Correlative microscopy service enables PhD student from Switzerland to study structure and location of proteins cells use to communicate
EMBL’s Cryo-Electron Tomography Specialist Anna Steyer (right) shows Pia Lavriha (left) how to operate the cryo-scanning electron microscope. Credit: Kinga Lubowiecka/EMBL
Known for its cutting-edge imaging technologies in the field of light and electron microscopy, EMBL’s Imaging Centre offered Pia Lavriha, a PhD student working at the ETH Zurich and Paul Scherrer Institute in Switzerland, the perfect setting to use both types of microscopes to study how cells communicate.
Lavriha investigates proteins involved in mammalian cell-to-cell communication in the lab of Volodymyr Korkhov. She wants to understand how two cells exchange information with one another in tissues and organs. Her aim is to understand how this process happens on the molecular level.
“My project requires certain techniques and methodologies that are quite complex, and even though I can access the equipment in our lab, I cannot use it in a proper way,” she said. “The Imaging Centre specialists provided the training and insight into how things are supposed to look. I could then develop a feeling for, and expertise in, applying these techniques independently. This is the most important aspect for me.”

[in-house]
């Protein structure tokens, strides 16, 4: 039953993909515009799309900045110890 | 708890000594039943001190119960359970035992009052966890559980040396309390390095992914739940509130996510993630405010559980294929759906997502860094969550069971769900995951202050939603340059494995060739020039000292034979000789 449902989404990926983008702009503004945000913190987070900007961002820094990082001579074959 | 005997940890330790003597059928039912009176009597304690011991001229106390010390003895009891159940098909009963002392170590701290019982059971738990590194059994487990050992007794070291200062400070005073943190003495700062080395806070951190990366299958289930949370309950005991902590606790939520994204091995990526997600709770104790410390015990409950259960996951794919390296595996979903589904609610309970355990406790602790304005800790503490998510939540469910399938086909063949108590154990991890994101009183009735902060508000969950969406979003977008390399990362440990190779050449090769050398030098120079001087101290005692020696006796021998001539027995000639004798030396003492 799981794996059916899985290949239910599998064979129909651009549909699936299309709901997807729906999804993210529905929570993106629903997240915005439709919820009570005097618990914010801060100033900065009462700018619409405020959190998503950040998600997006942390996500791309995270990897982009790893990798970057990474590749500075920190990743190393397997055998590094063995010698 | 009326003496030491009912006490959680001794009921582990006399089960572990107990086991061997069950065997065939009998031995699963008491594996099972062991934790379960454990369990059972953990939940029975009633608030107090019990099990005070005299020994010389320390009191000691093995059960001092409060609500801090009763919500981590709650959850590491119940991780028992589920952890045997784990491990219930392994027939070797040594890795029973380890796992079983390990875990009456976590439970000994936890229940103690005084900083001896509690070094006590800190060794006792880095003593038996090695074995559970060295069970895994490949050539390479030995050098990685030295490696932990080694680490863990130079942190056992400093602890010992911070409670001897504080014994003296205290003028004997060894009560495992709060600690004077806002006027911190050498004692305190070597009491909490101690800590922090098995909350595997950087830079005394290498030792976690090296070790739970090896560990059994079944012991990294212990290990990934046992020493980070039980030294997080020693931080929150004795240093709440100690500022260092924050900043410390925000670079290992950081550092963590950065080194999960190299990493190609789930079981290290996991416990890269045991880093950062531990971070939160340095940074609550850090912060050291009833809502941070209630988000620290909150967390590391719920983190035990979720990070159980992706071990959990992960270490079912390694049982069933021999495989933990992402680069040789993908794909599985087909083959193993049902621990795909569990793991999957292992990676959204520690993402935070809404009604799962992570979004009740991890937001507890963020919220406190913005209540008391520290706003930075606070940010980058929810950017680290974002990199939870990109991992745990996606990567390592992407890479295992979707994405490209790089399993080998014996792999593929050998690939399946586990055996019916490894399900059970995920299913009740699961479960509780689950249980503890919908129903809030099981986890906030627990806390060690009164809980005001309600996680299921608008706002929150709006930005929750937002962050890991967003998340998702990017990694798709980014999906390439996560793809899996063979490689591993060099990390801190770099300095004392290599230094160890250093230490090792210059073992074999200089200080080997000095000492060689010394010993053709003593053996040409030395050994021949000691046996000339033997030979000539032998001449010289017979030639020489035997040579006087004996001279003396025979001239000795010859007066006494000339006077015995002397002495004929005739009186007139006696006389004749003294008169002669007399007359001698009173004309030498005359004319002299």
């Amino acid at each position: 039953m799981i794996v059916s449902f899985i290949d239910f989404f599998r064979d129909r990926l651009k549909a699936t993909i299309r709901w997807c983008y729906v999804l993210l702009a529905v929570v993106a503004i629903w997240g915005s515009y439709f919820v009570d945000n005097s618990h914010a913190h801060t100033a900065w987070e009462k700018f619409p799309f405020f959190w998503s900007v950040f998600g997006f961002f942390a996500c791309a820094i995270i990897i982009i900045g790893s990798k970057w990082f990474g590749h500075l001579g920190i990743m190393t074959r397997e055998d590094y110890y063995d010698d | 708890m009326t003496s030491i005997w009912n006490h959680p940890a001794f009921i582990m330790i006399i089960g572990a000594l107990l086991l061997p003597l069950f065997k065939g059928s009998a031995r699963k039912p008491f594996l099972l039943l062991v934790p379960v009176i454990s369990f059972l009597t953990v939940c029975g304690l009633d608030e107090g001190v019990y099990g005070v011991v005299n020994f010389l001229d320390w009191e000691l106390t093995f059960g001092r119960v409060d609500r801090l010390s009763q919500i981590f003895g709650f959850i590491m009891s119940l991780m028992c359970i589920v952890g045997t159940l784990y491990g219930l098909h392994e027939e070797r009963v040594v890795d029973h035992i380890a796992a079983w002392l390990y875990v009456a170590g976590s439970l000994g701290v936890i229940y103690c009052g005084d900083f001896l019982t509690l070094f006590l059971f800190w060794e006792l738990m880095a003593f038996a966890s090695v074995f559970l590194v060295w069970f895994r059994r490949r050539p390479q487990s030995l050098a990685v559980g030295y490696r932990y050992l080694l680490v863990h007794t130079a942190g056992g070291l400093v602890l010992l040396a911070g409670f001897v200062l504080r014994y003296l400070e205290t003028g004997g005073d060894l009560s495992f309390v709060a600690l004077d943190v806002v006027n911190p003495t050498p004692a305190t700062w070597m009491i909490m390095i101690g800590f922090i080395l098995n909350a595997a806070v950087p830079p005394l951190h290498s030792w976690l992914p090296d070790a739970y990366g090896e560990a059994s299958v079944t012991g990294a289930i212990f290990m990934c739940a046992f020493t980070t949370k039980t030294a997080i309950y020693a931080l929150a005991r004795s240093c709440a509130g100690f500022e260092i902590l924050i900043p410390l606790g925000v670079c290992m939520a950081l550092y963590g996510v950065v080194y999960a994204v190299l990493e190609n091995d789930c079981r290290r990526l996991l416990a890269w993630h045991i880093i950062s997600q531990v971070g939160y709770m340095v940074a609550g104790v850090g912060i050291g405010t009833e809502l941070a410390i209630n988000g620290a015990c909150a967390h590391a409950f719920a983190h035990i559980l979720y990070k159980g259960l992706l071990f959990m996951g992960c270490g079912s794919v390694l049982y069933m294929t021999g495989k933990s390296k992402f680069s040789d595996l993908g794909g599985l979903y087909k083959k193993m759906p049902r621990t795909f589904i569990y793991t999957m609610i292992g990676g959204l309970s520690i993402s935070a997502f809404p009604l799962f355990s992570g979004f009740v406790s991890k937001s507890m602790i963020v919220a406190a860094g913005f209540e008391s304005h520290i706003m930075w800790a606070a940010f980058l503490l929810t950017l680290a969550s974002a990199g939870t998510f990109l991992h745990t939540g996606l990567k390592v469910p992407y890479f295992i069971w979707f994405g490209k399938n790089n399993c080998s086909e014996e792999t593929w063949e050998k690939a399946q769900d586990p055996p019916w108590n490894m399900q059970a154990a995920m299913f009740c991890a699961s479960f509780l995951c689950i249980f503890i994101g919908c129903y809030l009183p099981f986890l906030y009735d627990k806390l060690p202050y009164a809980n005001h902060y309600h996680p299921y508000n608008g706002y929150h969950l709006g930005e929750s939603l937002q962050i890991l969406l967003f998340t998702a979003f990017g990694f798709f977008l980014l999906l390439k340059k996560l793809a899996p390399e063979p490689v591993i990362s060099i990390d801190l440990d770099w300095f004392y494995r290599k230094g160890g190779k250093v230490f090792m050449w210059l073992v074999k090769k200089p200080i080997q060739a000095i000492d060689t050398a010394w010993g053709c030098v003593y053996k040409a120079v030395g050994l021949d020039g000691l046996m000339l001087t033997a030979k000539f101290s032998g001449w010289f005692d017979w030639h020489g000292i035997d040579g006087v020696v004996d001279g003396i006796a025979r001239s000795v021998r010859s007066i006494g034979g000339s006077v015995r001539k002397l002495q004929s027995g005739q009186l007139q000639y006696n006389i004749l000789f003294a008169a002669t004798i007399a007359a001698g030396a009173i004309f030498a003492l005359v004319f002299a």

Cell-cell communication within tissues is essential to ensure different functions in our bodies happen in sync. Dysregulation of the involved processes can result in a variety of problems including neurodegenerative diseases, developmental changes, or cardiac problems like arrhythmias.
To study the proteins involved in cell-cell communication, Lavriha is combining light microscopy and cryo-electron tomography. The EMBL Imaging Centre offers both technologies in an integrated manner, which enables scientists to study the location as well as the structure of proteins inside cells in detail.
The European access program iNext Discovery, in which EMBL is a partner, supported Lavriha to come to the EMBL Imaging Centre and carry out her project. It is a great example how structural biology facilities can be made accessible to new user communities across national borders.
“The scientists at EMBL are among the best in the world in using these techniques,” Lavriha added, explaining how they helped her set up her experimental approach from beginning to end, with expert guidance and training all along the way – from handling samples to interpreting and analysing her results. This training allows her to develop her process independently and later implement it with the machines and equipment available at her home institute.
“The project is designed so that I bring samples and we develop the experimental set-up together. This way I can see how everything works,” she said. “I can then modify the process, so when I visit again I can execute the experiment in the best way possible on my own.”
A call for applications to visit the EMBL Imaging Centre will open soon. More information will be available on the website.
This post was originally published on EMBL News